I also keep working on the CAGED system so if I move up or down the neck I am always trying to tie together closed versions of licks I know work when playing open. It’s not easy but Ben’s work helps me out a lot…
Anyway just an idea…
Thanks yet again for these Ben - I’ve started to get on top your recommend pick management for most of your licks lessons. For me that was mainly ornamentation stuff and keeping my timing
These particular licks are going pretty smoothly now - Though I’ve had to work hard.
They are brilliant to use and I’d recommend them to intermediate and advanced players. It’s a bit like being able to put a steering wheel on your playing. I’m starting to recognize so many opportunities to exploit the “neutral” nature of them - I was able to weave in a simple version of the crawdad song melody – Changing the chord progression of course. It was very basic but I felt like I knew what I doing and didn’t sound like a novice - so thank you so much.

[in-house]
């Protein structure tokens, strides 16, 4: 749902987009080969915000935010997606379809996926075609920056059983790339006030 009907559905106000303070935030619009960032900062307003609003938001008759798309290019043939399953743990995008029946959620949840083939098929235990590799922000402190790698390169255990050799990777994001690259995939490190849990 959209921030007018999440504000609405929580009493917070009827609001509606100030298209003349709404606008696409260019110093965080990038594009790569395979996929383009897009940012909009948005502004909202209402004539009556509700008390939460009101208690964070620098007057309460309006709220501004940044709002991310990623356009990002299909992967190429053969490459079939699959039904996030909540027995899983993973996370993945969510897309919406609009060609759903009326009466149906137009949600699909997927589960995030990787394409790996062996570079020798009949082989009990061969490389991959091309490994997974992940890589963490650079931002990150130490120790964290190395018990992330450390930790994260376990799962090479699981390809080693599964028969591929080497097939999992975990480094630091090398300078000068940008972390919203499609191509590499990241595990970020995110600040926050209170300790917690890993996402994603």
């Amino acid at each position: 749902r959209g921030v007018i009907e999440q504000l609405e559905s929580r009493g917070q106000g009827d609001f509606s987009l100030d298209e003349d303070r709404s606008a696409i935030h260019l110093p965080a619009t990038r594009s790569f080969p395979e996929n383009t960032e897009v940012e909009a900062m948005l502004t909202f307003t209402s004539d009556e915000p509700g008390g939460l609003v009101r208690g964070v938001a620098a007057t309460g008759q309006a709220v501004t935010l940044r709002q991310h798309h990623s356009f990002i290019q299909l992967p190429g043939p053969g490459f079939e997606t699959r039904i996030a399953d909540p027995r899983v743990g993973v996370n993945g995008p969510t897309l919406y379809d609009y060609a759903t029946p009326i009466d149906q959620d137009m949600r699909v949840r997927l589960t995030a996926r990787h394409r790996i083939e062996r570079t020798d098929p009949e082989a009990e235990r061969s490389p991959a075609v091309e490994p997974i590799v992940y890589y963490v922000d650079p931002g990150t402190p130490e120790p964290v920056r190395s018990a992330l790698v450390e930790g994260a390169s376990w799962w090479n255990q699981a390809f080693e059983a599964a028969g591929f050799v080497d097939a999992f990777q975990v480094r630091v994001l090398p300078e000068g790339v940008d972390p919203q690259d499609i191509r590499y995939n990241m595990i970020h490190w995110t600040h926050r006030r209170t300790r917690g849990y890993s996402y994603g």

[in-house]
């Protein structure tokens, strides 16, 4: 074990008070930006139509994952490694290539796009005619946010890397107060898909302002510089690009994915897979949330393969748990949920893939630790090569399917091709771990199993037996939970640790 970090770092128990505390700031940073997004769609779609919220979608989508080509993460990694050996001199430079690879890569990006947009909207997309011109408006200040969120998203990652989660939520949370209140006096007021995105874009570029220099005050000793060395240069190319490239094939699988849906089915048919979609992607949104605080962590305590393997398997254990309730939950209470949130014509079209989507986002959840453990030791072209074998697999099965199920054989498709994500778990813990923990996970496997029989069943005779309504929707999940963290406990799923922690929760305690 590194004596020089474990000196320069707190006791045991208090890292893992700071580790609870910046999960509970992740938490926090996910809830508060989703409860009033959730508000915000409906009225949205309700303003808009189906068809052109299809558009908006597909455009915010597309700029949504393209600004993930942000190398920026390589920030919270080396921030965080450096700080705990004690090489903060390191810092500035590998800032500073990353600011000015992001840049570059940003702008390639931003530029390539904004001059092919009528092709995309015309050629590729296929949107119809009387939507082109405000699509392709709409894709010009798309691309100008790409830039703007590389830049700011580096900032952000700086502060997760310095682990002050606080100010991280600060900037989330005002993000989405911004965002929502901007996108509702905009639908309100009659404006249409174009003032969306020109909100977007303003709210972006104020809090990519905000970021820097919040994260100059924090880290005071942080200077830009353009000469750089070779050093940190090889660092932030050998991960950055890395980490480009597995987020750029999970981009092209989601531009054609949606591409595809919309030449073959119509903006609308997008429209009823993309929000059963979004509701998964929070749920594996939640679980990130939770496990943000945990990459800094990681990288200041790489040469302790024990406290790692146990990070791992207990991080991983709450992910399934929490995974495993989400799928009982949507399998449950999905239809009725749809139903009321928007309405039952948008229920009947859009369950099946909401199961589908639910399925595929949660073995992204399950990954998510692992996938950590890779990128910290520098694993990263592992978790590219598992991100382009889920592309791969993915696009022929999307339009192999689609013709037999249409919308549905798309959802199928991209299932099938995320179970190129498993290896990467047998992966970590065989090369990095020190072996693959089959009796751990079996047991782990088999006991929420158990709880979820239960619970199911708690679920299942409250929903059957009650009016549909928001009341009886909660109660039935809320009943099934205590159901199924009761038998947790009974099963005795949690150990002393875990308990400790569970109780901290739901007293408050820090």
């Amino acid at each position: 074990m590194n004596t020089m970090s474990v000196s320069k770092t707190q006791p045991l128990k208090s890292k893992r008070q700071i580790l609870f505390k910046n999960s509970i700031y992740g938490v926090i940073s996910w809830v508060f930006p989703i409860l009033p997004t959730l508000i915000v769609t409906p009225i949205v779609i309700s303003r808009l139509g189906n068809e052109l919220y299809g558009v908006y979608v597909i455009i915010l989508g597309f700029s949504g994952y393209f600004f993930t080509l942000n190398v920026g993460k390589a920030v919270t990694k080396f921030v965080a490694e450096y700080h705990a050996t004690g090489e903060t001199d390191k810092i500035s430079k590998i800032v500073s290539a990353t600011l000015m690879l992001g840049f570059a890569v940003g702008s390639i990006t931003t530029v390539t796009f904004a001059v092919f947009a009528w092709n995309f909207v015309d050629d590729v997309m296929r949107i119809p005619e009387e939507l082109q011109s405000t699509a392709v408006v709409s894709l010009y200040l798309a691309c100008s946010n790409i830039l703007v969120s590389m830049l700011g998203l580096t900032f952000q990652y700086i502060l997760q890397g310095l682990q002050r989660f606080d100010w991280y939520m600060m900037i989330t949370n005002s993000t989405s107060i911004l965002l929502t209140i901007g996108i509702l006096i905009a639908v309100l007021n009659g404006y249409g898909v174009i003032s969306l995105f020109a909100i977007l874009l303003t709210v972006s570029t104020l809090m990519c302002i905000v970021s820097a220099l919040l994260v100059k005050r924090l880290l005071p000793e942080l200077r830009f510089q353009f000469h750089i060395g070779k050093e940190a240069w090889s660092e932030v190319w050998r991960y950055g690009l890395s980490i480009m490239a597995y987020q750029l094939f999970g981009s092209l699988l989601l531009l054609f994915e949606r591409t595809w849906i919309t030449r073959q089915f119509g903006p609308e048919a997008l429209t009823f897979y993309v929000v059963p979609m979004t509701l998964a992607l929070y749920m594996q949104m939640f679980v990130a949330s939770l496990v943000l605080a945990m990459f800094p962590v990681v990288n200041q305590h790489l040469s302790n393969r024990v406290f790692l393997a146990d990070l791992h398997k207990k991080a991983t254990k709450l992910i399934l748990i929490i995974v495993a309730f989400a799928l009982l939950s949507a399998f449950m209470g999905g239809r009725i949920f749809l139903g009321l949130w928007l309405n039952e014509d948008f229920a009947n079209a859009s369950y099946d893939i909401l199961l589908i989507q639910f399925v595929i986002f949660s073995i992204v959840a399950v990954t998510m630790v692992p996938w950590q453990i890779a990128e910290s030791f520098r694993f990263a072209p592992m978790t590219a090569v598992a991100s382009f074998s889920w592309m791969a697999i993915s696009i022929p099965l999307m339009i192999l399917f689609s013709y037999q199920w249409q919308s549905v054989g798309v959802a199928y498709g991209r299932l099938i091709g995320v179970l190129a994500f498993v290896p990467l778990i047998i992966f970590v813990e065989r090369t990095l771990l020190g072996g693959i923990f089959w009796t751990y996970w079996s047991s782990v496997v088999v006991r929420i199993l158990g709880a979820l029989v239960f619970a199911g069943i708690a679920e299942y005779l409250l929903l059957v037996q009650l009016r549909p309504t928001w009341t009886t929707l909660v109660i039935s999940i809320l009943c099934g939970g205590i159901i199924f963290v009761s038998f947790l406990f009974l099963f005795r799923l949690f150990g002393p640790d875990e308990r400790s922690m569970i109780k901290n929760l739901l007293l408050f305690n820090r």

Maybe I’m wrong in describing them like vamps – I have a rudimentary understanding of the theory side but the part about explaining the major third as the anchor for the lick has really helped be understand how you add or imply the underlying chords flavor. If you ever get the time - and you know lots of licks just like this - publish them and I’ll play em till the cows come home - Lots of fun!
I think I am beginning to understand how you can push these, or any lick in a direction of your choosing - towards any chord or melody perhaps . I’ll have to work on it but I think it is a bit of break through for my playing. So I’ve had my money’s worth from my short subscription already. I’ve got lots of work to do to actually absorb and use this info well, but I suppose that’s why I came?
I’ve got a lot to still learn and discover but more lesson like these please!
(When you get the chance)
PS - I’ve only just discovered the pushing rhythm lesson - so I know I’ll also have lot to be able to work on with a C,F,G rhythm structure - So feel free to ignore my earlier request